Not only are the scarves and mittens at issue functional, saleable and "whole" unto themselves, we further note that they are not usually attached in a permanent manner to toddlers' and infants' jackets. We base this determination on the expertise provided by the Customs National Import Specialist (NIS) for children's wear. In the opinion of the NIS, who has examined many thousands of children's garments during his tenure with Customs, infants' and toddlers' jackets do not normally have scarves and mittens attached by means of "permanently" sewn fabric straps. The NIS believes that infants' and toddlers' garments designed in this fashion pose an extreme safety hazard to young children in that the attached accessories are not readily detachable and may get caught in car doors, escalators, etc... . In the opinion of the NIS, garments with scarves and mittens that are not readily detachable (i.e., by means of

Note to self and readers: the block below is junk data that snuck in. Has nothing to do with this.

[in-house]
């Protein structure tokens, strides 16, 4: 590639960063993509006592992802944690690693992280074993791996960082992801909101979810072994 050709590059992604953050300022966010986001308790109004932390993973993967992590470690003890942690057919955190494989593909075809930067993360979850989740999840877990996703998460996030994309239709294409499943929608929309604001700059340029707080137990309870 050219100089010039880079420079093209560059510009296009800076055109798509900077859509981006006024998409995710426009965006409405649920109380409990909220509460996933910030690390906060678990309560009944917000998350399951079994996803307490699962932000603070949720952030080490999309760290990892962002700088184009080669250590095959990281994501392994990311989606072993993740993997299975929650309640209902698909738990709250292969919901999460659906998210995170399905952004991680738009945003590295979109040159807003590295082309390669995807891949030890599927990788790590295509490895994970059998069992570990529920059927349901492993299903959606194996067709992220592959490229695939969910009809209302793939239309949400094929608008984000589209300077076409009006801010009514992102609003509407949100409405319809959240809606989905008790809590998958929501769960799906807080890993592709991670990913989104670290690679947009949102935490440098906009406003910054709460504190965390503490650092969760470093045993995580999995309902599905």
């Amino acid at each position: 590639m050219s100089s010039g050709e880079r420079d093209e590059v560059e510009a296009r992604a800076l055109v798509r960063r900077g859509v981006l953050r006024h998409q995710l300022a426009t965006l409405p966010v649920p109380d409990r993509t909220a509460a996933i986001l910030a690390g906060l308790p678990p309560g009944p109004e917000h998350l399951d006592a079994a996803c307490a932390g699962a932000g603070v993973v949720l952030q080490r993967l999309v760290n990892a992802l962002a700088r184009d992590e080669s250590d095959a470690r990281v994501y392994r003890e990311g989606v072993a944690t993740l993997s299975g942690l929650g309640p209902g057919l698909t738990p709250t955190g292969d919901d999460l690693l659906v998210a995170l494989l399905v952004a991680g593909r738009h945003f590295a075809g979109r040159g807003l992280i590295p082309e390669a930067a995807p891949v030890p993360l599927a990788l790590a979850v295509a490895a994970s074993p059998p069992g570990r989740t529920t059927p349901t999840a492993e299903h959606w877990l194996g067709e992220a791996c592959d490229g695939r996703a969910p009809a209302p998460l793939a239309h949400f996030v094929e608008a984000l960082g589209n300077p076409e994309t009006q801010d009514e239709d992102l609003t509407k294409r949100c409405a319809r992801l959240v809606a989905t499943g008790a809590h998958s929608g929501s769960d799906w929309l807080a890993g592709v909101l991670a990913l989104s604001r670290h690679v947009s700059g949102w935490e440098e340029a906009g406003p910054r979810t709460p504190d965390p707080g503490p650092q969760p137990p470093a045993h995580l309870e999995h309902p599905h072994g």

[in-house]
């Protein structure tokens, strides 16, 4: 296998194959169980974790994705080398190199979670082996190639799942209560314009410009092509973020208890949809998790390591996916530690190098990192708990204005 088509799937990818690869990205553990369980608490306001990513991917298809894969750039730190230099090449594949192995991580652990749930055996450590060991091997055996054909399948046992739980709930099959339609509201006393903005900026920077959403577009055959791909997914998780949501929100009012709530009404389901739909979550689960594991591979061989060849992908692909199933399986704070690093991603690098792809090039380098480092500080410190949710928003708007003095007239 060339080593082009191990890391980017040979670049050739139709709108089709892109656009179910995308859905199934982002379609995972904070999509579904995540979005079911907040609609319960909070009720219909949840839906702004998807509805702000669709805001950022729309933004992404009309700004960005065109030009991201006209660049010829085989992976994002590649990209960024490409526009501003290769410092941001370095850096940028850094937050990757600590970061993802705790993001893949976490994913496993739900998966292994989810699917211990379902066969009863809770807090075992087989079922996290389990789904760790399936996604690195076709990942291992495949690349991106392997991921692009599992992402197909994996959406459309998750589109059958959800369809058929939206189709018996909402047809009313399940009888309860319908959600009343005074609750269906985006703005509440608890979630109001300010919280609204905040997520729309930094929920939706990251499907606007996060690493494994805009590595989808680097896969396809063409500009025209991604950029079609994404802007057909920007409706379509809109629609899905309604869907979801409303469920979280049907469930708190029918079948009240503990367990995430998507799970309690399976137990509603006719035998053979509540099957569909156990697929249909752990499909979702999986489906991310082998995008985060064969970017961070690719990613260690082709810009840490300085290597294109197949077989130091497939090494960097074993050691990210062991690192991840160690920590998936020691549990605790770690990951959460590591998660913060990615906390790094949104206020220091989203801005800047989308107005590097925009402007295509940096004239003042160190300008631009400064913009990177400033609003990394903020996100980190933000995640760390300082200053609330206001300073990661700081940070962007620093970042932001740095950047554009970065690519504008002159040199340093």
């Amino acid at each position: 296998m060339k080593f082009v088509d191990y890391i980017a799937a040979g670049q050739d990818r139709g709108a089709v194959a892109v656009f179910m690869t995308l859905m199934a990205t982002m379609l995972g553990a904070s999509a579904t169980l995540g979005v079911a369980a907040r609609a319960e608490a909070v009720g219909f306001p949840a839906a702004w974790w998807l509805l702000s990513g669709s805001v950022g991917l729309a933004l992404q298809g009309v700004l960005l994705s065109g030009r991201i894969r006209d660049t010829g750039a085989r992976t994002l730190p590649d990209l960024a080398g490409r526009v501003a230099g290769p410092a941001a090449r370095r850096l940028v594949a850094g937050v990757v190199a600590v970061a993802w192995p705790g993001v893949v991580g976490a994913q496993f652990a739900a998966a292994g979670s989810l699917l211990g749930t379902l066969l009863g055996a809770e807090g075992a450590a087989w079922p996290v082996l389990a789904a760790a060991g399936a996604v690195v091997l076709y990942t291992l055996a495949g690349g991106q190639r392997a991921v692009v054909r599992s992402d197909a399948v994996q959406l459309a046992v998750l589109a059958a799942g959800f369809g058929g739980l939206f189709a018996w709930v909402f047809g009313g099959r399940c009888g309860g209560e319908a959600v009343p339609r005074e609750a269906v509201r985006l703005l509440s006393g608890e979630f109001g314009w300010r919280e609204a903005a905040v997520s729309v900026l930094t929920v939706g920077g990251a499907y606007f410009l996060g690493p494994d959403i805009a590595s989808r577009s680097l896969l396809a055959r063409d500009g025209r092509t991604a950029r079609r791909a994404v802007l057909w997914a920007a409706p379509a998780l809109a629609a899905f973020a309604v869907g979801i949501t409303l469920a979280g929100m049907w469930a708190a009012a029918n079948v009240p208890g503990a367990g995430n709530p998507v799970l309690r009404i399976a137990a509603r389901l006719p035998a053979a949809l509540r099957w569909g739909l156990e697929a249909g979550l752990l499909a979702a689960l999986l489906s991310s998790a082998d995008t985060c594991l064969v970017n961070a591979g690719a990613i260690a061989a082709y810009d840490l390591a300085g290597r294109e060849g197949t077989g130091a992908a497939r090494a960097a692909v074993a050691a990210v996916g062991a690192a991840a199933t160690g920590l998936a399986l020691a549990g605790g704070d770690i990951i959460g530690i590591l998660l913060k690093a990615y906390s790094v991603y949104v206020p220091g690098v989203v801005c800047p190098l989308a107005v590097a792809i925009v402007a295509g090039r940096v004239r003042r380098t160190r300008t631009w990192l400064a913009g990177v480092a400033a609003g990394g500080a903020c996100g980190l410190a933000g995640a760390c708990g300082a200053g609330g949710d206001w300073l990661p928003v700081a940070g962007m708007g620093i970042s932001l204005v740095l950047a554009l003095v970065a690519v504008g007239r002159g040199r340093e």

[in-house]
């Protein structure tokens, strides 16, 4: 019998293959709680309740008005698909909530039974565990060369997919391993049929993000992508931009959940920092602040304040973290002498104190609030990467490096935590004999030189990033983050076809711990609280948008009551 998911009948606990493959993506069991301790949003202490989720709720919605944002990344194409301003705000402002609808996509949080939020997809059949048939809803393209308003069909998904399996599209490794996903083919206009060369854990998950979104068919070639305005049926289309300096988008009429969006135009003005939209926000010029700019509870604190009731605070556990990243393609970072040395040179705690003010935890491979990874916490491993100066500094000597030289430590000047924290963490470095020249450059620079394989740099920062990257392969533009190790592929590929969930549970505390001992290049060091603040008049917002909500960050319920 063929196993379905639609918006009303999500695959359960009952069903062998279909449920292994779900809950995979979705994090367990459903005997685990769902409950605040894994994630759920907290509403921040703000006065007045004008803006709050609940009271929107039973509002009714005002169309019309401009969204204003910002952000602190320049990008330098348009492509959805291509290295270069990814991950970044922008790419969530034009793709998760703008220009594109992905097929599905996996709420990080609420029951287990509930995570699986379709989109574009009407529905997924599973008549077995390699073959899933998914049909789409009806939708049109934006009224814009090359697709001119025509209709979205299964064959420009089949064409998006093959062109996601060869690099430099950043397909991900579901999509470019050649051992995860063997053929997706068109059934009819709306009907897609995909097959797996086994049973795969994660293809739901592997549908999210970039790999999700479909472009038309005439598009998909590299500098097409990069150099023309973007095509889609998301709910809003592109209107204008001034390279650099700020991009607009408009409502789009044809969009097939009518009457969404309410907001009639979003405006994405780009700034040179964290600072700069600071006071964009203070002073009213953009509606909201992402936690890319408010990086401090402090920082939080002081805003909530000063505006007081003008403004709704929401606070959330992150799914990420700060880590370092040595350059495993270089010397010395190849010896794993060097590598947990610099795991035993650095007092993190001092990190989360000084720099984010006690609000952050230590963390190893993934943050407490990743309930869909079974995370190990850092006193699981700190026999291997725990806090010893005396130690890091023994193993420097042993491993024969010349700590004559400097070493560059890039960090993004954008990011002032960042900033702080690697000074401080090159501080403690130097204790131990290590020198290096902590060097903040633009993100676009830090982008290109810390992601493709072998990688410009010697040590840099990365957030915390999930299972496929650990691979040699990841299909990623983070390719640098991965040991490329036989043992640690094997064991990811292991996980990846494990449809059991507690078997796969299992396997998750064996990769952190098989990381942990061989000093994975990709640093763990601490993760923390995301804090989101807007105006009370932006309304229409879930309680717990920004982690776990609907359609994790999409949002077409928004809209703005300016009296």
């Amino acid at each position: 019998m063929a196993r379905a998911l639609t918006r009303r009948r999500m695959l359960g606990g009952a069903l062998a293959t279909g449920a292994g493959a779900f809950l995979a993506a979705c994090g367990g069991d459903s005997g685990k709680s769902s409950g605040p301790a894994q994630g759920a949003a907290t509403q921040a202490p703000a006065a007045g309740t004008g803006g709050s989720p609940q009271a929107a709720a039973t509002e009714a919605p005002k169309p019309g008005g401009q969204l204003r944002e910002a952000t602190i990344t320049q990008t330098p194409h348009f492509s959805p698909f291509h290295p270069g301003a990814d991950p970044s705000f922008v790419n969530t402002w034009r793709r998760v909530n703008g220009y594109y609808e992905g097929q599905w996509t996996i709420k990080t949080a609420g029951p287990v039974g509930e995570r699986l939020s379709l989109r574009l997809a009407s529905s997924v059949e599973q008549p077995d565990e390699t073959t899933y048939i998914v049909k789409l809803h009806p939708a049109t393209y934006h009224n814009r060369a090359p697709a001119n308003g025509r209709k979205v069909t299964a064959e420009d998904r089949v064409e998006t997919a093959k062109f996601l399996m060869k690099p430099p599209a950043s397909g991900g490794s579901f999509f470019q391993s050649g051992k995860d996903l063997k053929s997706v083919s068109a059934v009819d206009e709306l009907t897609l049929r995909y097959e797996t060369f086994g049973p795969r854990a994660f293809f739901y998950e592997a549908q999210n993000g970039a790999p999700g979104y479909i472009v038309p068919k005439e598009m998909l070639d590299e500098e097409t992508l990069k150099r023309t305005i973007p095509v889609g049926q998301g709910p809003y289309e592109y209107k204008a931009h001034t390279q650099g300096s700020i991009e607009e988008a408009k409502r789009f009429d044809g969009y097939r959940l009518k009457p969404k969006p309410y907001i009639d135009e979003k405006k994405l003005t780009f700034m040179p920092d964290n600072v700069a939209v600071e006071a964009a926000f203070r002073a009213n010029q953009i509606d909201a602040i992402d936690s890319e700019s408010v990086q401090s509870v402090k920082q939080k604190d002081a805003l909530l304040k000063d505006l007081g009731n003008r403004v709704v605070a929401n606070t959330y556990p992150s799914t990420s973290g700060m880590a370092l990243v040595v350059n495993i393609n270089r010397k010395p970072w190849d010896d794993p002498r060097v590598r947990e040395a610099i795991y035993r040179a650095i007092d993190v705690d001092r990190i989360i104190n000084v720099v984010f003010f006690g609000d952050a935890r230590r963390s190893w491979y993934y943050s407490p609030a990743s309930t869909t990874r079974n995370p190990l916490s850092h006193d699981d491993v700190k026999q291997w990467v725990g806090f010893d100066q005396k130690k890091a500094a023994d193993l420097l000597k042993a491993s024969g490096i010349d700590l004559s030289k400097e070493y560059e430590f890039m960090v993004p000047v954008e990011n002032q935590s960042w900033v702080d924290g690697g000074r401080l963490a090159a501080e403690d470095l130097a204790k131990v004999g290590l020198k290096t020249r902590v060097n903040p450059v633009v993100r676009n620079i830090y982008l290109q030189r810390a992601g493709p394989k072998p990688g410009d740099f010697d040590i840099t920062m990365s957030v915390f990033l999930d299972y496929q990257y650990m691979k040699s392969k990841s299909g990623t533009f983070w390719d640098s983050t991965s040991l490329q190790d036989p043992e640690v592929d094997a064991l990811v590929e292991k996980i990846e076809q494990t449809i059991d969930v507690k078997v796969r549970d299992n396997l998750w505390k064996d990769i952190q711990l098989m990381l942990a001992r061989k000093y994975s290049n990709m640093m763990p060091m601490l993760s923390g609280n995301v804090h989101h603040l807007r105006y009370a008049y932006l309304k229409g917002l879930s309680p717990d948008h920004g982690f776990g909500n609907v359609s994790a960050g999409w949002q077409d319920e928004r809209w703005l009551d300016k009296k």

clip or button) pose an easily recognizable danger which renders the garments commercially unfeasible for use by small children and infants. These types of accessories are not usually sold permanently attached to toddlers' and infants' jackets; they are the type of accessory which is normally sold in a detachable condition or separately.

In your January 28, 1994, submission to this office, you provided a sworn affidavit by Professor Rose Rosa who is a designer of children's outerwear and Professor of Fashion Design at the Fashion Institute of Technology. Professor Rosa bases her affidavit on an examination of Sample 3. We note a discrepancy between Professor Rosa's description of Sample 3 and the Sample 3 in Customs' possession. In her description, Professor Rosa describes a garment with attached mittens, but makes no mention of an attached scarf. The Sample 3 submitted to this office possesses an attached scarf. This is an important omission in that the presence of an attached scarf could have altered professor Rosa's testimony. As Professor Rosa's discussion concerns a garment that is significantly different from the garments currently under review, her affidavit is of limited applicability.